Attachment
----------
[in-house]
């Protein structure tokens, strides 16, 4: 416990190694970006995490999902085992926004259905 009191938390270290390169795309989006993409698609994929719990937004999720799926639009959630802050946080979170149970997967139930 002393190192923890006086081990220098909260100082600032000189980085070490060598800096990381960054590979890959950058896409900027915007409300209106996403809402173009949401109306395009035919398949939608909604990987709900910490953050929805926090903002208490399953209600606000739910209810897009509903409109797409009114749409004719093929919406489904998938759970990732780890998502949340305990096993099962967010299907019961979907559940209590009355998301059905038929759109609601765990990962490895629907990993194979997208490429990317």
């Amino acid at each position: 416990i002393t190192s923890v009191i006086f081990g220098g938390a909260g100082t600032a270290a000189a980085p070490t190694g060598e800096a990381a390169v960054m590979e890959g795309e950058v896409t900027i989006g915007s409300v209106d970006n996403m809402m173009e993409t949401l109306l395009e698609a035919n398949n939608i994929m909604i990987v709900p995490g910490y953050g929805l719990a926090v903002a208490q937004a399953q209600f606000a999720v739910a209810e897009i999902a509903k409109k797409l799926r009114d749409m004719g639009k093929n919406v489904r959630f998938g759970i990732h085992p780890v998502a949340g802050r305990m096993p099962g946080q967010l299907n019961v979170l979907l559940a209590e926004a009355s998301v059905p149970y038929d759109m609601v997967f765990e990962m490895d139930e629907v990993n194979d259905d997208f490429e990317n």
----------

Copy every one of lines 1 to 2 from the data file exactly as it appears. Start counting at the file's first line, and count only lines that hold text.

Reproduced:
[in-house]
């Protein structure tokens, strides 16, 4: 416990190694970006995490999902085992926004259905 009191938390270290390169795309989006993409698609994929719990937004999720799926639009959630802050946080979170149970997967139930 002393190192923890006086081990220098909260100082600032000189980085070490060598800096990381960054590979890959950058896409900027915007409300209106996403809402173009949401109306395009035919398949939608909604990987709900910490953050929805926090903002208490399953209600606000739910209810897009509903409109797409009114749409004719093929919406489904998938759970990732780890998502949340305990096993099962967010299907019961979907559940209590009355998301059905038929759109609601765990990962490895629907990993194979997208490429990317």